A face mask for cows that neutralises the climate-heating gas methane in their belches has won a design award from Prince Charles and designer Sir Jony Ive.

Students from the Royal College of Art (RCA) were tasked with designing projects that reverse the damage humans are doing to the climate and nature.

Out of 125 submissions, four teams of RCA students and alumni have been chosen as the winners of the inaugural Terra Carta Design Lab competition, receiving £50,000 in funding to help further develop their ideas.

Among the four winning designs was a harness for cattle to convert their methane emissions into CO2 and water vapor in real time, created by design group Zelp (Zero Emissions Livestock Project).

Read more: Regenerative farming ‘could slash emissions equivalent to taking 900,000 cars off the road’

Methane has more than 80 times the warming power of carbon dioxide during its first 20 years in the atmosphere – so cutting it is a powerful way to slow warming in the short term.

The world’s 1.5 billion cattle, each producing up to 500 litres of methane a day, are significant contributors to global warming. The majority is emitted through their belching, but some also comes from their flatulence.

"We can all have good ideas," said Sir Jony Ive, award judge and chancellor of the Royal College of Art.

He called it "reassuring, particularly facing the overwhelming challenge of climate change, that we can all contribute
ideas that could evolve into valuable solutions".

The Aerseeds team also won funding to develop their aerodynamic nutrient and seed pods made from food waste, which they say can accelerate regeneration up to 10 times.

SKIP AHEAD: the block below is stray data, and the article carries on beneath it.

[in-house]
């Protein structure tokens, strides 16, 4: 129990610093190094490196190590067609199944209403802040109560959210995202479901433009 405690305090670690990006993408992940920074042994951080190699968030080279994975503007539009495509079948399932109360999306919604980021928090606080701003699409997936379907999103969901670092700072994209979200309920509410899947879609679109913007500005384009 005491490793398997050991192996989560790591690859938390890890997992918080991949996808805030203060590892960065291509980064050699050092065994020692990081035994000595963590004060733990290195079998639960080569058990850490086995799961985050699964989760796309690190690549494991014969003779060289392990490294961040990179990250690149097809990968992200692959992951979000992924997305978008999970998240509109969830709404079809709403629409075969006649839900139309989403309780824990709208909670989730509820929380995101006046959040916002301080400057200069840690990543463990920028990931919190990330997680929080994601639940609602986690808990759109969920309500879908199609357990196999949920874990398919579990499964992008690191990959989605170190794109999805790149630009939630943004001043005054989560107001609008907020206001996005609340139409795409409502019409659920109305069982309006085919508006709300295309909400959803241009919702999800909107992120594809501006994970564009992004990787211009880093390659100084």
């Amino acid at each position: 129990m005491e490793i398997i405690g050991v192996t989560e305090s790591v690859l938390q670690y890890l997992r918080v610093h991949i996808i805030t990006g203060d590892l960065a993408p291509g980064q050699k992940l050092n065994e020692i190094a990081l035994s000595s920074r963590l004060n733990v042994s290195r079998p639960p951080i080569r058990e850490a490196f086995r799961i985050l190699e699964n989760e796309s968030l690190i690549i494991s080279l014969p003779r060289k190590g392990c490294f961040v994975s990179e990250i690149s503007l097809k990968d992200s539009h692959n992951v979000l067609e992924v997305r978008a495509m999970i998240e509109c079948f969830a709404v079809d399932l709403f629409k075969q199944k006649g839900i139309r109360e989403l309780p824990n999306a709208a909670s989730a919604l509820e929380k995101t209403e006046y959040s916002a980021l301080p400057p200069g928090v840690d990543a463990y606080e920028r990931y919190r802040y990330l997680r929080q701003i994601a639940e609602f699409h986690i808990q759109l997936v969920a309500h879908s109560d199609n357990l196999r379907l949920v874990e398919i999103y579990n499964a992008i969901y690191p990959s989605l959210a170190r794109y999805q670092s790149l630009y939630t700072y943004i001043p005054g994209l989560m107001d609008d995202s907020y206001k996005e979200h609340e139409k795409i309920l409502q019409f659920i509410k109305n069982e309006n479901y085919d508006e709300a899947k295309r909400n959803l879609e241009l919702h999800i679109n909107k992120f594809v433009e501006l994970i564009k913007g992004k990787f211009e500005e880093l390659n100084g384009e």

The pods can be scattered in the wind to cover large areas and reach difficult terrain, to deliver nutrients and seeds to soils depleted by human activity, for ecological restoration and reforestation.

Fellow winners The Tyre Collective are developing a device to capture microplastics shed from tyres, and are exploring ways to upcycle the waste material for new uses.

Meanwhile, AMPHITEX won backing from Terra Carta for designing "the first 100% recyclable and chemical-free outdoor performance textile," made from recycled and plant-based materials.

Current waterproofs are almost impossible to recycle and contain Perfluorochemicals (PFCs) that linger in the environment.

Greg Jackson, founder & CEO of Octopus Energy Group and Terra Carta Design Lab judge said: "Many of the biggest problems the human race ever had to face were solved by ingenious ideas.

"Technology and design are vital in driving change and tackling today’s issues, and the climate crisis is no exception to this – this is a design challenge."

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